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Chicago Is The Rat Capital Of The Country, At Least According To Orkin

By Heather Cherone | October 16, 2017 11:35am | Updated on October 27, 2017 10:44am
 Rat file photo
Rat file photo
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DNAinfo/Dave Newbart

CITY HALL — Chicago remains the rat capital of the United States of America — at least according to a pest control company that stands to profit from the effort to fight the disease-ridden vermin.

Based on the number of residential and commercial rodent treatments ordered in Chicago's major metropolitan areas from September 2016 to September 2017, Orkin named Chicago the "rattiest" city in America for the third-straight year.

New York and Los Angeles round out the top three, with the City of Angels moving up one spot from last year, according to Orkin.

Mayor Rahm Emanuel Friday proposed spending an additional $1.5 million in 2018 to get rid of rats.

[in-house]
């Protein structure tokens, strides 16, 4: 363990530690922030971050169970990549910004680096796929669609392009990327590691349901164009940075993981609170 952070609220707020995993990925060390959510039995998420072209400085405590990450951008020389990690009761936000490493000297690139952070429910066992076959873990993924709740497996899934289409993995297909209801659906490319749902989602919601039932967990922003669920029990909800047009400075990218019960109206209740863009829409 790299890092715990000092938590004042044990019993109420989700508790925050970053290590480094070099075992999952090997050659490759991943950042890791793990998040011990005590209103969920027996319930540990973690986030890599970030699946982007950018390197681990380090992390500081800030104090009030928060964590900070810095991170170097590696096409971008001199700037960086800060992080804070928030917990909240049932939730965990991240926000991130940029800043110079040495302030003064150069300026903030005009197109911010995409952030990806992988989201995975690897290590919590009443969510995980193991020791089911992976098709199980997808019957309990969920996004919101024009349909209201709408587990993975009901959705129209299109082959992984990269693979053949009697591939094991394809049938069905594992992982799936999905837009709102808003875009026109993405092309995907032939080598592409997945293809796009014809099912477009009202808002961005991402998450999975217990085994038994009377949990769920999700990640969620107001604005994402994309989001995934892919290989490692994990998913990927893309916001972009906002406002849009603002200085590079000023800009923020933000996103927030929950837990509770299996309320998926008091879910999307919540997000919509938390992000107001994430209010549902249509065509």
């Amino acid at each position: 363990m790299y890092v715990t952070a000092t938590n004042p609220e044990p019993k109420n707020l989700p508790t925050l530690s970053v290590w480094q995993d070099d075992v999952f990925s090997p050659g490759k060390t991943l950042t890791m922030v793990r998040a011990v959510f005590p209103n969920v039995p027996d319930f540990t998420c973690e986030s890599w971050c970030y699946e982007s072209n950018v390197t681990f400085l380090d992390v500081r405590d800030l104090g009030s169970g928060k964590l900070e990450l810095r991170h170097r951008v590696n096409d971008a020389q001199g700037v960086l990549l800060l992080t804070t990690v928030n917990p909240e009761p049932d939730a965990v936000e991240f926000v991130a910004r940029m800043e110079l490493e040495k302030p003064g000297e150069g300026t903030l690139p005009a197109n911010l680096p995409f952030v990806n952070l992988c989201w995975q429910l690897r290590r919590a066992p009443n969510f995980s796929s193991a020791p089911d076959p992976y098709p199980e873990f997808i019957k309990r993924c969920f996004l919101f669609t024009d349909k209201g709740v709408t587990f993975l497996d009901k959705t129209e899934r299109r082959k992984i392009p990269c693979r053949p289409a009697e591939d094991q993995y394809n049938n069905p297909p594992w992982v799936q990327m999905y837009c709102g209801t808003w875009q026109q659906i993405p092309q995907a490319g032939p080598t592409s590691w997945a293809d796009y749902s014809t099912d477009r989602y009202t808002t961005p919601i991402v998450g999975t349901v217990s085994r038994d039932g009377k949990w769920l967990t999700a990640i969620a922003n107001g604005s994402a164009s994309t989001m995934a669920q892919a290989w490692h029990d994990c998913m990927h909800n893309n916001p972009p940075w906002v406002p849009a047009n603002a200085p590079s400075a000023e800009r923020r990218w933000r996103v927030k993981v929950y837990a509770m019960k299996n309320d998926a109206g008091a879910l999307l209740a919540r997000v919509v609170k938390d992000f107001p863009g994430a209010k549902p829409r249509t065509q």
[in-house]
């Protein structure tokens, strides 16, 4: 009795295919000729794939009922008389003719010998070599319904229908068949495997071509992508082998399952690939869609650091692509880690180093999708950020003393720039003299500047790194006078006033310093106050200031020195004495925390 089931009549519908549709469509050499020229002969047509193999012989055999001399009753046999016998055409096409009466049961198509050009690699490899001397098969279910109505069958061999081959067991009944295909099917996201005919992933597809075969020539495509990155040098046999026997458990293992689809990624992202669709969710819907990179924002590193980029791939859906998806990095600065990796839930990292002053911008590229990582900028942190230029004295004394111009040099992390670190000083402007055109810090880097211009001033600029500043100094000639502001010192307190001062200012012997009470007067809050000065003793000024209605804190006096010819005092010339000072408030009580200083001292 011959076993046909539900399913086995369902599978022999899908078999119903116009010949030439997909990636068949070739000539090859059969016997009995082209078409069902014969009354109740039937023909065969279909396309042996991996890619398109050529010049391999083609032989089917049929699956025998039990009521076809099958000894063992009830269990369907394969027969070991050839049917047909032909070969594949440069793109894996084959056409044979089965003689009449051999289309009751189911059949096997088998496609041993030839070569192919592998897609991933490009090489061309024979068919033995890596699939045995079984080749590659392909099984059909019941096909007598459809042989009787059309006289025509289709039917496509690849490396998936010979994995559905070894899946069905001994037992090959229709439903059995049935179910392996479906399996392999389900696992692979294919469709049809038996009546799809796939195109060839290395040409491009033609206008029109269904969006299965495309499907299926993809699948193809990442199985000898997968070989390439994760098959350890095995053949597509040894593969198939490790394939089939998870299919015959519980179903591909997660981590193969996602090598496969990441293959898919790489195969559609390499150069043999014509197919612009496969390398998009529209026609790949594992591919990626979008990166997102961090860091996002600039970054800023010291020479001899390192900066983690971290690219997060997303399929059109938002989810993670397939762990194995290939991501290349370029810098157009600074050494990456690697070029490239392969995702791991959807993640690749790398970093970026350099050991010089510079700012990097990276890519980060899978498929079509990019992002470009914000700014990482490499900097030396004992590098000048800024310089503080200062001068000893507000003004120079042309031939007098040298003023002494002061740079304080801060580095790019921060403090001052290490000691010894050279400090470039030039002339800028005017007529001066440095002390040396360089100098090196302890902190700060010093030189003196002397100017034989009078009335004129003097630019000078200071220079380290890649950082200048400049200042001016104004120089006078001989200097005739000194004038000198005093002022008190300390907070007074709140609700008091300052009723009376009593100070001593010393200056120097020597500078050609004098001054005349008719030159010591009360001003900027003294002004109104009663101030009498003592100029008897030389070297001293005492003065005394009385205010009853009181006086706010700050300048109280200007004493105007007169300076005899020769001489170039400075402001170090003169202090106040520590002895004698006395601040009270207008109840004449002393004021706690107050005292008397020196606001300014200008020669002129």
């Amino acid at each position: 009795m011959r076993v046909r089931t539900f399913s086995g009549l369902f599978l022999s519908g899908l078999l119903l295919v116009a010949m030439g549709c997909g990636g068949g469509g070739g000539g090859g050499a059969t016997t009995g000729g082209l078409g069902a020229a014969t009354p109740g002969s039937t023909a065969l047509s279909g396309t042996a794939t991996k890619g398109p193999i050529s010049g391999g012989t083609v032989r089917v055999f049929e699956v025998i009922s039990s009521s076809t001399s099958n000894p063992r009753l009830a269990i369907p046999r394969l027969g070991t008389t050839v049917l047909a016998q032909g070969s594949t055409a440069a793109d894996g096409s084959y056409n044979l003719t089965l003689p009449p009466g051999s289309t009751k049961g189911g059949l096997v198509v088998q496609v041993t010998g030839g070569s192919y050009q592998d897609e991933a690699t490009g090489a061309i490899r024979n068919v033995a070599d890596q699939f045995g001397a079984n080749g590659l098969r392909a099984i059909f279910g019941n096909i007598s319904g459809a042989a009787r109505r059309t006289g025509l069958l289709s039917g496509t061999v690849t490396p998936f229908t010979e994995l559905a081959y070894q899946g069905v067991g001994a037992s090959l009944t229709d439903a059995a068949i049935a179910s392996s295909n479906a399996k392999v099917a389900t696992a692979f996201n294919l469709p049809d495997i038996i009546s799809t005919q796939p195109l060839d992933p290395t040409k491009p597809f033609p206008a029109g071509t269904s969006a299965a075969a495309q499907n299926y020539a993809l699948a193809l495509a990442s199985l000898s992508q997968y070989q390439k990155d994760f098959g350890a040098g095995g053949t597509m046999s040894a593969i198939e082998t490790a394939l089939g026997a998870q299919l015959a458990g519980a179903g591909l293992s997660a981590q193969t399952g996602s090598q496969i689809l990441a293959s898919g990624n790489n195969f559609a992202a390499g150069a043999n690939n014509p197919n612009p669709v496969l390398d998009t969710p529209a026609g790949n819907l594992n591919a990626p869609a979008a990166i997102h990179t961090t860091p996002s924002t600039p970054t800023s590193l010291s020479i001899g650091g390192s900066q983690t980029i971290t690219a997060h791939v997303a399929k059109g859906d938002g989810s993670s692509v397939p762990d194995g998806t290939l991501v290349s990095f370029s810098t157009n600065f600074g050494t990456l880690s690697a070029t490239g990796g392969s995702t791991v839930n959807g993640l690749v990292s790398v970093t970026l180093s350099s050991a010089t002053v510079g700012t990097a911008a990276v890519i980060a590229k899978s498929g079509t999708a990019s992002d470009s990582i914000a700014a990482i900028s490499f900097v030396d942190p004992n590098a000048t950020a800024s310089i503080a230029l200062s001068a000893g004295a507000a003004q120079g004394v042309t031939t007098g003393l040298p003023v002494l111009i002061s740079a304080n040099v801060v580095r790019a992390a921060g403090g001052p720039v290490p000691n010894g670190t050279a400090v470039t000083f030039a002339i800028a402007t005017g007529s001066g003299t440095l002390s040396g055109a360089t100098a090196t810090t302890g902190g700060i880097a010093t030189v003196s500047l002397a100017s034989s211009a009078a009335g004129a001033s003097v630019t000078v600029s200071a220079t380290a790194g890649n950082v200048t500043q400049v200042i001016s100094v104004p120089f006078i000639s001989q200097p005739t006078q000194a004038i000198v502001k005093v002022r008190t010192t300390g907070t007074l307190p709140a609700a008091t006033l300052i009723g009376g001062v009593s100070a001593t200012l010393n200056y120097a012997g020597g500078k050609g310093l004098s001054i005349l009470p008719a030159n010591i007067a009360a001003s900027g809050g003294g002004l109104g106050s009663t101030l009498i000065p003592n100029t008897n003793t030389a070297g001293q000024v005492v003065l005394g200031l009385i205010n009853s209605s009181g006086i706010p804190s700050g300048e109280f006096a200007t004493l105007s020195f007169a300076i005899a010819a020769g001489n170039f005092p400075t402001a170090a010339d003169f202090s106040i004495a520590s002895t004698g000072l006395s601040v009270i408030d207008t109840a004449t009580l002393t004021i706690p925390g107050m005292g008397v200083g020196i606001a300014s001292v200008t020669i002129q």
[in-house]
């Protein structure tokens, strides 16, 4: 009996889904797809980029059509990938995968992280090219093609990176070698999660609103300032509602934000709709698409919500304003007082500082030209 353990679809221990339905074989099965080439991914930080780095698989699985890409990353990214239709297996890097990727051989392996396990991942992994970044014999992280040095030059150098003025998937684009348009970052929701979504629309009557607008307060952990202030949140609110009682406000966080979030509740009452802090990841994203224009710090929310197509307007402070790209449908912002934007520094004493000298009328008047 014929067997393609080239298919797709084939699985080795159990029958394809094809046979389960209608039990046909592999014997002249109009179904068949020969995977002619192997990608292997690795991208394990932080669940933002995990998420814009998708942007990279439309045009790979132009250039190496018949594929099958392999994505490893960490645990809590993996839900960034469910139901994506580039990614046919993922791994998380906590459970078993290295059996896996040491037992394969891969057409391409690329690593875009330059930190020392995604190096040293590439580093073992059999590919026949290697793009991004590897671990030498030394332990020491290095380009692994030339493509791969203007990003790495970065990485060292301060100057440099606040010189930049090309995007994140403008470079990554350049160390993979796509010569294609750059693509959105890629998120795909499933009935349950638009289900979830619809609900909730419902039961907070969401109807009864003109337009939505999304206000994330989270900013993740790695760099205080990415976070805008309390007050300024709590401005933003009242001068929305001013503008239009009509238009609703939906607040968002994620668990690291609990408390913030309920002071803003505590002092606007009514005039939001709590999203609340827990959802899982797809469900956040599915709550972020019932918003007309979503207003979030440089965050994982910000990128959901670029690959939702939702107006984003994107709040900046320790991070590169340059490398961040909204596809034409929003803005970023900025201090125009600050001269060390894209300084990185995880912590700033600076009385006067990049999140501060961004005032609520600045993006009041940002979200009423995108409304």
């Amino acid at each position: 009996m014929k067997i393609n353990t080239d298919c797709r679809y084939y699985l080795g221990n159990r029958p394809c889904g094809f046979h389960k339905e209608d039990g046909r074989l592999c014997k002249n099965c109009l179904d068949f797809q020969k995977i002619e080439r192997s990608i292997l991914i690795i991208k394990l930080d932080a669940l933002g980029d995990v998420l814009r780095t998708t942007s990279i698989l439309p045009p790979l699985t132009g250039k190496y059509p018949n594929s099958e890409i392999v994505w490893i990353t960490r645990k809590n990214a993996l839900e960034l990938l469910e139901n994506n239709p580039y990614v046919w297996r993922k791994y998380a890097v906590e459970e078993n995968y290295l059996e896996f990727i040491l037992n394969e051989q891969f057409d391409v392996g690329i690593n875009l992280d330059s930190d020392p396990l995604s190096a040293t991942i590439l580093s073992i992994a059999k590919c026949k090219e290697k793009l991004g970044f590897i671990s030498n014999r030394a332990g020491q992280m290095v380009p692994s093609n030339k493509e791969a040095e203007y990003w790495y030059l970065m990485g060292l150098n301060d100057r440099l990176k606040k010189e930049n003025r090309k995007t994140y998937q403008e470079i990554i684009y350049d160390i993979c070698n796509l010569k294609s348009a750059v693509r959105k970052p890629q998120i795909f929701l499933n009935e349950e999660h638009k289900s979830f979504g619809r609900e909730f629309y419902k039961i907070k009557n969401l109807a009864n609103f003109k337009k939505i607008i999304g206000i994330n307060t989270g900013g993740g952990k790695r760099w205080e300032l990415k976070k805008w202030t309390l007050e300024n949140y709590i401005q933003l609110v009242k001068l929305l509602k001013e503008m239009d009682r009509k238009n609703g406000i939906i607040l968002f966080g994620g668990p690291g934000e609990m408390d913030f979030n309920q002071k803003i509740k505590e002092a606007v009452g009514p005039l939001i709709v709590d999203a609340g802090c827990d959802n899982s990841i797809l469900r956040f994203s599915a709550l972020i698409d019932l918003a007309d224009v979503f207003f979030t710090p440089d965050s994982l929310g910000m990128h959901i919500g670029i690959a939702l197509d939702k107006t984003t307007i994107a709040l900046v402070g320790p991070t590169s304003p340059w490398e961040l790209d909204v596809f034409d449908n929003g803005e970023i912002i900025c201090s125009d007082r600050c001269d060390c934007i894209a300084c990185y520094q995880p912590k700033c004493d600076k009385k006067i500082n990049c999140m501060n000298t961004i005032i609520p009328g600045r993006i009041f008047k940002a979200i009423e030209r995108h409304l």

That budget boost will allow the city to add five crews of workers charged with reducing the number of critters scurrying through Chicago's streets and alleys, officials said. The boost will bring the number of rat control crews to 30 in 2018, officials said.

In spring 2016, the city had eight rat control crews, records show.

RELATED: Rat complaints up 30 percent, officials say

In addition, Emanuel will ask the City Council to earmark an additional $500,000 to buy 10,000 new black garbage carts to replace those gnawed through by rodents determined to make a tasty meal of refuse, officials said.

The city received 39,000 rat complaints in 2017, and responded to all of them within five days, officials said. That's up 30 percent from 2016.

RELATED: Rats on Lakeview street out of control, residents say

Department of Streets and Sanitation spokeswoman Sara McGann reminded Chicagoans that the best way to keep rats away is to keep garbage covered in alleys and yards free of pet waste.

Every complaint about rats is responded to in no more than five days, McGann said.

However, in 2015 Commissioner Charles Williams called Orkin's ranking "self-serving" and without merit.

The explosion in Chicago's rat population has been caused by three consecutive mild winters and a boom in construction projects that disturb their underground lairs, city officials said.